The increased demand for wellness and self-care products during the coronavirus pandemic has made more people curious about trying CBD, even though it has yet to be approved by the Food and Drug Administration.
Separate from the actual virus, quarantine itself brings its own share of ills, such as anxiety, depression, sleeping problems, muscle pain from inactivity and, of course, crippling boredom. Although CBD has not been clinically proven to reduce anxiety, reducing anxiety is a key selling point for CBD, so it makes sense that in a time of public uncertainty more people would be open to experimenting with it.
According to CBD market-research company Brightfield Group, anxiety is the number-one ailment among CBD users. Over half of the users surveyed (53 percent) said they use CBD to manage anxiety, with treatment of depression and insomnia also among the top five reasons.
And using CBD to alleviate anxiety isn't just for people: Because animals also have an endocannabinoid system, CBD is often used for anxious pets. Many CBD product lines now include items specifically for animals; there are also CBD brands dedicated entirely to them, including Dr.Hempdog and Trove LLC, which has separate product lines for dogs, cats, people and even horses.
Chris Bedrosian, owner of Flora's Mercantile & Hemp Emporium, says that her store's three products for dogs (CBD-infused treats and two tinctures) have been popular with wholesalers during the pandemic; those retailers recognize the number of quarantiners who decided to foster or adopt pets during their time at home.
But Bedrosian says that her customers use CBD for all sorts of things. "It's the gamut," she explains. "I have people who use it with their horses, their birds, people who give it to their kids in isolate form to help them calm down, or kids who are on the autism scale and are injuring themselves. I have people who give it to their pets who, when thunder comes, they pee all over the house. People who give it to their kids and dogs and cats with seizures. Any disease you can name, I will have customers tell me that they use CBD to help with the symptoms."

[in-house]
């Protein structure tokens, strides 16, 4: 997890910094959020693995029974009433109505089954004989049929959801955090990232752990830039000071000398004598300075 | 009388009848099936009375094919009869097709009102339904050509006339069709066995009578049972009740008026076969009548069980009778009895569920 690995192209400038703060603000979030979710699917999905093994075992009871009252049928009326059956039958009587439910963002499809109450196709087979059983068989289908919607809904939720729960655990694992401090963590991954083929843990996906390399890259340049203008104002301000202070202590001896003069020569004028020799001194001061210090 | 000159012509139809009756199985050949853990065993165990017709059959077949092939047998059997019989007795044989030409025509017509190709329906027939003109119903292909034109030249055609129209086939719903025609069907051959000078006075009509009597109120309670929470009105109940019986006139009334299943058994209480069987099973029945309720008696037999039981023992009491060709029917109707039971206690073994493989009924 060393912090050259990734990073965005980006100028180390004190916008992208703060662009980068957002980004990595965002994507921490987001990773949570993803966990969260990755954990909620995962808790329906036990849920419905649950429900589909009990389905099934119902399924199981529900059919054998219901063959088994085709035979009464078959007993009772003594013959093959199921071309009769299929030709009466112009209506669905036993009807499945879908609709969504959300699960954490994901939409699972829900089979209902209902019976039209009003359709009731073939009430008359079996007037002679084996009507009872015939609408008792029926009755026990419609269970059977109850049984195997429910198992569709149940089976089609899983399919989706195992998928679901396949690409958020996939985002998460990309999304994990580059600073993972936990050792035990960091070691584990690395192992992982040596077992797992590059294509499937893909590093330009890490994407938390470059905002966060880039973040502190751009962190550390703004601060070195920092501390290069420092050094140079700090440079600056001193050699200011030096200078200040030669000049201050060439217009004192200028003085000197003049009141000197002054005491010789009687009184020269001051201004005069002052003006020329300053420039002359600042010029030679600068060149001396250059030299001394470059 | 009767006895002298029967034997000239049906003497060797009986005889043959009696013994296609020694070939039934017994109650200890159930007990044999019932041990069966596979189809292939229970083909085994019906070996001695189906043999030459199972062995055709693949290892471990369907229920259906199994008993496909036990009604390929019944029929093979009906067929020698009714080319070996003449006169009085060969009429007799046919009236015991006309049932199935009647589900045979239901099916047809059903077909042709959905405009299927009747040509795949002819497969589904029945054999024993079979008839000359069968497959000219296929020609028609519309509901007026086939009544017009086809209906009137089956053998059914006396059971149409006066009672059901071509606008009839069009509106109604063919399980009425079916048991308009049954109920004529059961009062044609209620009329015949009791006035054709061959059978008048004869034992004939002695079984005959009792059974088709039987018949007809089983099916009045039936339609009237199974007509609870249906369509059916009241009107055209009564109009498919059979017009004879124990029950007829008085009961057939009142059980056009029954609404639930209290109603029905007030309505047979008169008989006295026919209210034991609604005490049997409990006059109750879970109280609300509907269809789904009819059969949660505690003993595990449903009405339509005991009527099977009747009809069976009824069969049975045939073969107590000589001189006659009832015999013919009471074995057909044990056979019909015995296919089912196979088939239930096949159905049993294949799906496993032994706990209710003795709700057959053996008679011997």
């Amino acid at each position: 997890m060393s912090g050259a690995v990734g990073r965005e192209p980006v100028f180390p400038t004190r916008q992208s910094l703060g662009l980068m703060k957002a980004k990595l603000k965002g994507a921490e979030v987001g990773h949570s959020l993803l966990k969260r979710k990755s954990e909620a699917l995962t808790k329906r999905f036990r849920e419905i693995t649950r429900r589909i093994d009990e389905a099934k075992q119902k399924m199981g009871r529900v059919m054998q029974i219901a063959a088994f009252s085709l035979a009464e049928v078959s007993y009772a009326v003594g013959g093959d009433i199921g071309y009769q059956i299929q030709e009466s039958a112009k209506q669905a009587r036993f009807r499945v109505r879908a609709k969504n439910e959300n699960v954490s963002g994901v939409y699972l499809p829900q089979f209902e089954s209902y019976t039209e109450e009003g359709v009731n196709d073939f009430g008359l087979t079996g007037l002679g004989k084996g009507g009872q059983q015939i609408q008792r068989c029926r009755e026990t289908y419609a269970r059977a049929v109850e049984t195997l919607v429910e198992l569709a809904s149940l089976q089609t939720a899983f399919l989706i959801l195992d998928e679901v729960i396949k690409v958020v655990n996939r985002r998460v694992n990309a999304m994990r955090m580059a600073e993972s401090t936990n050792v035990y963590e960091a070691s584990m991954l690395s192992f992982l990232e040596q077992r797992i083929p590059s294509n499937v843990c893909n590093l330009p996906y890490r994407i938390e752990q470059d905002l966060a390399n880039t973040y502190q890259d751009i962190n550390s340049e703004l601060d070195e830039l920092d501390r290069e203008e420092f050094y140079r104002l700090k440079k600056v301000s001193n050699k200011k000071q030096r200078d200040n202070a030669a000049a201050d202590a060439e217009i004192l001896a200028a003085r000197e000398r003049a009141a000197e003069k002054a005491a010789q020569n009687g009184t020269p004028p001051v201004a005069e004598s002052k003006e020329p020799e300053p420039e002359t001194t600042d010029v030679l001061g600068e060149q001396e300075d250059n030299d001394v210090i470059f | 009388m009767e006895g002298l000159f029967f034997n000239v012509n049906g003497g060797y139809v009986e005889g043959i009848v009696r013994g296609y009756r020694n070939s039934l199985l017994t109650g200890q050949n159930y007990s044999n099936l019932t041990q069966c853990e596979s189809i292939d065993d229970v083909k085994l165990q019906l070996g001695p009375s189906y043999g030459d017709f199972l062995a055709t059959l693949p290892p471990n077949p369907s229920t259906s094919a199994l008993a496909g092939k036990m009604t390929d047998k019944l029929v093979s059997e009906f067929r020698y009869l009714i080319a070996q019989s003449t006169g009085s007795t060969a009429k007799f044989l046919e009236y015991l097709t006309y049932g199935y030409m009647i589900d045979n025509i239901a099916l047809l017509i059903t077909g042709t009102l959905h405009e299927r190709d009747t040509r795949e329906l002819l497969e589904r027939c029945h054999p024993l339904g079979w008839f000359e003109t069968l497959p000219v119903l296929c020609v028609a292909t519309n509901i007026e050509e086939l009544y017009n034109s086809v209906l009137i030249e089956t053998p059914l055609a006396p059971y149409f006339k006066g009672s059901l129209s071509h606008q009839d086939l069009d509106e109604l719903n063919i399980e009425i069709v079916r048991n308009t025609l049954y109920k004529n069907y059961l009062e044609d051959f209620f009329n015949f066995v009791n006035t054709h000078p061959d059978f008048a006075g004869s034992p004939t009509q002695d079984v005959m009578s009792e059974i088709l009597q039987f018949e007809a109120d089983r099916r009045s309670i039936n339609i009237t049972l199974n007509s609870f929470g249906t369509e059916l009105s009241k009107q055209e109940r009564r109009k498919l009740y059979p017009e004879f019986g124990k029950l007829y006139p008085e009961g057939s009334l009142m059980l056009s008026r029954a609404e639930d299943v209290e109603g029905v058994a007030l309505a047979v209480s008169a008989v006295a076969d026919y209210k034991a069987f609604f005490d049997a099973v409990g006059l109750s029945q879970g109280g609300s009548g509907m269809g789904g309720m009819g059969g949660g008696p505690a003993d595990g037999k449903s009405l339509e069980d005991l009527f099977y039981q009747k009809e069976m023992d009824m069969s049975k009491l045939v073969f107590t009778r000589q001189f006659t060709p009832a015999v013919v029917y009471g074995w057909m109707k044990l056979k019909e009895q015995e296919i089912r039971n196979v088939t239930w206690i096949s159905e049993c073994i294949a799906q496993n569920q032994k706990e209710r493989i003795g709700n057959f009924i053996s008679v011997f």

Several CBD companies have acknowledged people's newfound interest in wellness and self-care by offering starter packs, samplers and discounts, so that the CBD-curious can dip their toes in without feeling like they're making a serious investment. Hemp and CBD production were federally protected during the stay-at-home order, keeping the supply steady while the demand decreased because of storefronts closing. As a result, the once-sky-high price of wholesale CBD has been slashed significantly, giving retailers the opportunity to lower their prices and entice new customers with better deals.
In addition to CBD-infused self-care products, hand sanitizers containing CBD have gained popularity. Flora's Mercantile, which already carried CBD-infused hand sanitizers, started offering a new product during quarantine to sell alongside them: hand oil. With the obsessive amount of hand washing and sanitizing that we're all doing, our hands are rough and cracked. So Bedrosian pulled out past research that she had done on different essential oils and terpenes and their antibacterial and antiviral properties, and formulated a hand oil with 3 percent antiviral essential oils and 300 milligrams of CBD.
While staying at home, people have been doing a lot of cooking...and many have been making their own cannabis-infused beverages and food, particularly bread. Figuring out the proper dosage for homemade edibles is not an exact science, so it's easy for people to accidentally eat too much of their THC-infused food. Fortunately, another popular use of CBD is mitigating the psychotropic effects of THC.
Whether you're interested in making CBD-infused edibles, adding a little CBD buffer to your THC edibles, or just having CBD on hand in case of a green-out, companies like Azuca that make CBD-infused ingredients have your back. Says Azuca CEO Kim Rael, "Azuca's chef-quality ingredients are the perfect 'go-to' addition to every home chef's pantry." And the company's website has plenty of easy food and beverage recipes to get you started.
Rael thinks that the interest in cooking will only continue in the wake of the pandemic, with a predicted uptick in more ingestible CBD products, such as tinctures, edibles and capsules, and a corresponding decline in the popularity of inhalants. "The combination of 'Vapegate' and the emerging data on COVID-19's unforgiving toll on patients with compromised lungs is driving growing interest in the ingestible category," she says. "Now, and in a post-COVID world, I believe we are going to see an even larger shift in consumer behavior to edibles and beverages from inhalable and smokable products."
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